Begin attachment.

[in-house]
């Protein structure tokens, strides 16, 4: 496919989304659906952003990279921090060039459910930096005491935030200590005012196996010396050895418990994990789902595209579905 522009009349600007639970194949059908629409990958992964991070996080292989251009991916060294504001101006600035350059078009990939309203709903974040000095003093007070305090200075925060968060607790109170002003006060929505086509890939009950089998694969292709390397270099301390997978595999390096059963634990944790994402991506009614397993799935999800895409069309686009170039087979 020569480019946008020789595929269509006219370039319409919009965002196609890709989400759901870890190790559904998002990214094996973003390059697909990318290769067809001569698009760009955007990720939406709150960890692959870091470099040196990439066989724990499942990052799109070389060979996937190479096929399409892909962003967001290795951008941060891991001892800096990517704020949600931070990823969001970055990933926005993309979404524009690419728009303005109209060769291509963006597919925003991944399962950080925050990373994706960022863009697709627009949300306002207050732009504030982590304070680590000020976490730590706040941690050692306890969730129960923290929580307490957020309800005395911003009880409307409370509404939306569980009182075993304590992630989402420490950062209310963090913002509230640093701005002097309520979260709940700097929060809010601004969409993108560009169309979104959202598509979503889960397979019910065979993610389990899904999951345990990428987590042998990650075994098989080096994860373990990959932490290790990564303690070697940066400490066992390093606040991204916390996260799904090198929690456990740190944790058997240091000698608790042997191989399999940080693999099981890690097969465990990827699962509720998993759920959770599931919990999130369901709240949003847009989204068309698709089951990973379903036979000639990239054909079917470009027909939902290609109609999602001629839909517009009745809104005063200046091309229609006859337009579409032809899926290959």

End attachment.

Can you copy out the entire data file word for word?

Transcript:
[in-house]
């Protein structure tokens, strides 16, 4: 496919989304659906952003990279921090060039459910930096005491935030200590005012196996010396050895418990994990789902595209579905 522009009349600007639970194949059908629409990958992964991070996080292989251009991916060294504001101006600035350059078009990939309203709903974040000095003093007070305090200075925060968060607790109170002003006060929505086509890939009950089998694969292709390397270099301390997978595999390096059963634990944790994402991506009614397993799935999800895409069309686009170039087979 020569480019946008020789595929269509006219370039319409919009965002196609890709989400759901870890190790559904998002990214094996973003390059697909990318290769067809001569698009760009955007990720939406709150960890692959870091470099040196990439066989724990499942990052799109070389060979996937190479096929399409892909962003967001290795951008941060891991001892800096990517704020949600931070990823969001970055990933926005993309979404524009690419728009303005109209060769291509963006597919925003991944399962950080925050990373994706960022863009697709627009949300306002207050732009504030982590304070680590000020976490730590706040941690050692306890969730129960923290929580307490957020309800005395911003009880409307409370509404939306569980009182075993304590992630989402420490950062209310963090913002509230640093701005002097309520979260709940700097929060809010601004969409993108560009169309979104959202598509979503889960397979019910065979993610389990899904999951345990990428987590042998990650075994098989080096994860373990990959932490290790990564303690070697940066400490066992390093606040991204916390996260799904090198929690456990740190944790058997240091000698608790042997191989399999940080693999099981890690097969465990990827699962509720998993759920959770599931919990999130369901709240949003847009989204068309698709089951990973379903036979000639990239054909079917470009027909939902290609109609999602001629839909517009009745809104005063200046091309229609006859337009579409032809899926290959």